You might have seen it in the news. Hellish images of conflict, smoke-filled skies and families on the run.

The battle to retake the city of Mosul, Iraq, from the so-called Islamic State (ISIL) is leaving more than half a million children on the brink of a humanitarian catastrophe.

There’s not much good to come from this unfolding tragedy but we can be thankful for one thing: thousands of children are getting emergency support and protection.

Here are just three ways UNICEF is responding.


1. Supplying clean water, toilets and sanitation

Fatima , 10, washes her face at a water tank provided by UNICEF in Tinah Camp © UNICEF/UN034964/Anmar

As ISIL is driven from towns around Mosul, UNICEF is reaching communities with essential supplies.

Our teams and partners are overcoming terrible road conditions, blinding clouds of dust and the dangerously close frontline to distribute bottled water and hygiene kits with buckets, soap and detergent to thousands of families.

We’re also preparing displacement camps with safe water supplies, toilets and sanitation for the growing number of people who urgently need shelter from escalating violence.

2. Providing safe spaces for children to learn, play and recover

Children take part in summer school education activities at a temporary tent site in Debaga Camp. © UNICEF/UN036092/Mackenzie

Children in Mosul have been trapped under ISIL’s terror for much of their young lives. Many have witnessed unimaginable violence, experienced harsh persecution and missed out on school at a critical time in their development.

Haitham, 12, said he hadn’t been to school for almost two years. “The only school I could go to was a Daesh school,” he said, using the local term for the so-called Islamic State. “They only wanted to teach us how to use guns,” he continued, pretending to shoot with his hands. “But I didn’t want to. I don’t want to use guns, I don’t like guns.” All he wanted was to go back to a normal school.

Now, as these boys and girls flee into camps, UNICEF’s ‘child-friendly spaces’ are helping them learn, play and simply be kids again.

Each tent is a safe and welcoming place where children can escape from the chaos that swirls around them. A chance to get psychosocial care and recover from the profound stress of war. A place filled with songs, games and budding friendships.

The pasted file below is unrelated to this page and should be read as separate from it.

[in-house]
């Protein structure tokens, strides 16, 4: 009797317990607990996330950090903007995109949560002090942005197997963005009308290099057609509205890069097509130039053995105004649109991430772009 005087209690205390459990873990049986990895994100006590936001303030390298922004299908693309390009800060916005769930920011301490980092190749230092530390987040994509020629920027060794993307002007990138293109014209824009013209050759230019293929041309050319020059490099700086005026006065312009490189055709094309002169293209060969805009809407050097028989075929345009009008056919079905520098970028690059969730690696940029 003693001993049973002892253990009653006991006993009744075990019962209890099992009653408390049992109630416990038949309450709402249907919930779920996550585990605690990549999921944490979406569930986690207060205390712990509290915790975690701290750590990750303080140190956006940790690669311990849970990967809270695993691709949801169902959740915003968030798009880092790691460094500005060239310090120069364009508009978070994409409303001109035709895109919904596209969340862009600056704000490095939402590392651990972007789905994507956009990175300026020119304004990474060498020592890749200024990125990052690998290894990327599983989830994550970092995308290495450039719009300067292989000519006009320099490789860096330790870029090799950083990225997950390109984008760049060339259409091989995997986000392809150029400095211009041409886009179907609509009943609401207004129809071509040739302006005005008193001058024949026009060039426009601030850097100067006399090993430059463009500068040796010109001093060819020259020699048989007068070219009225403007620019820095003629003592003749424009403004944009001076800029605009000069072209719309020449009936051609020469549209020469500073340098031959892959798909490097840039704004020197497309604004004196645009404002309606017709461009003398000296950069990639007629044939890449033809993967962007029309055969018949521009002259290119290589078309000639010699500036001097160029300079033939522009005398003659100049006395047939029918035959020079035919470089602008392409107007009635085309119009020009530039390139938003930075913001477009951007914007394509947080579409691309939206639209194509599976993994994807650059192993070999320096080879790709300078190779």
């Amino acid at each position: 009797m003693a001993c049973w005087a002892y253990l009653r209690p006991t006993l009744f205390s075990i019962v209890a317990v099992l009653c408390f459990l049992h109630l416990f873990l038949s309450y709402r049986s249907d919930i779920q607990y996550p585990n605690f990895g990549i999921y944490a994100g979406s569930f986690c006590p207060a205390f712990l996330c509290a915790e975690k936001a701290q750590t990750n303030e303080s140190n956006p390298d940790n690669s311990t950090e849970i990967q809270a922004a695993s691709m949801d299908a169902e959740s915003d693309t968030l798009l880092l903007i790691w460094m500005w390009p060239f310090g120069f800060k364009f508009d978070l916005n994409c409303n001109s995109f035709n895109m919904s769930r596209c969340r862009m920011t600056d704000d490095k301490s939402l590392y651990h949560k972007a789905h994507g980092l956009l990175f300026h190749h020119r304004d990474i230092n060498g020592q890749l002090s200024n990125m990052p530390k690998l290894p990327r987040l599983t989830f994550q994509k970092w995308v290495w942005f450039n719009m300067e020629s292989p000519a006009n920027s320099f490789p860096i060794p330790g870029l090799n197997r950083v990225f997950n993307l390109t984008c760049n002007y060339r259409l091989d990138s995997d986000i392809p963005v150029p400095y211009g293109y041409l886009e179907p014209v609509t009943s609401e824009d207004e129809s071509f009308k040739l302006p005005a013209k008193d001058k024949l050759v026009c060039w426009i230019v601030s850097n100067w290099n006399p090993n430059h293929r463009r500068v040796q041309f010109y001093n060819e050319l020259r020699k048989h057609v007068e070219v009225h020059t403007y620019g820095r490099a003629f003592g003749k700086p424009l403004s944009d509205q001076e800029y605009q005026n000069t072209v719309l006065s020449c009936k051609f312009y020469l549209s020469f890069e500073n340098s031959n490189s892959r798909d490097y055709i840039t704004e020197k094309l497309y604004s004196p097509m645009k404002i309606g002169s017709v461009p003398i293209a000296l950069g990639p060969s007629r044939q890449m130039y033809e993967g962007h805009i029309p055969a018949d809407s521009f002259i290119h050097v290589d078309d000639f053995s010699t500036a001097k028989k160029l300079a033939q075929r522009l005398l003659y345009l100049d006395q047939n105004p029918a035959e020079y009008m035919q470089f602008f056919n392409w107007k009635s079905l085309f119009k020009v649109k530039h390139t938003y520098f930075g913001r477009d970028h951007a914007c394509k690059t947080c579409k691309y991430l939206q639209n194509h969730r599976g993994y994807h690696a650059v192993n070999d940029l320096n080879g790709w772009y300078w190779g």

3. Vaccinating children against deadly outbreaks of disease

A child receives a dose of oral polio vaccine from a health worker in Baghdad's Al-Takya Al-Kasnazaniya Camp for displaced Iraqi families. © UNICEF/UN017004/Khuzaie

It’s been two years since children trapped in Mosul were vaccinated against measles or polio. Now, as they shelter in crowded camps, they’re vulnerable to the deadly outbreaks that can thrive in these crisis conditions.

UNICEF is racing to vaccinate every last child in camps around Mosul and we’ve launched a massive, nationwide campaign to protect all of Iraq’s children against polio. Drop by drop, we’re working with our partners to reach 5.8 million children in five days.

Huge challenges ahead

Following the on-going hostilities in the northern Iraqi city of Mosul, newly arrived refugees on the way to the Al-Hol camp, close to the Iraqi border in Syria’s north-eastern Hasakeh Governorate. © UNICEF/UN037298/Soulaiman

In this terribly volatile situation it’s hard to predict the days and weeks ahead. UNICEF is adapting to rapidly changing circumstances and trying to keep pace with the humanitarian surge.

We do know this crisis will only get worse - much worse.

Since the offensive began against ISIL militants, at least 17,5000 people have fled from the violence. And as forces close in on densely populated areas of Mosul, we expect at least another 200,000 people to be forced from their homes. The worse-case scenario would be one million people on the move.

We need to be ready for whatever comes but we don’t have the supplies to reach every child.

You can help our teams respond rapidly for more children right across Iraq and wherever they most need our help in this regional crisis.

Children trapped in war and crisis simply cannot wait: please give generously now.

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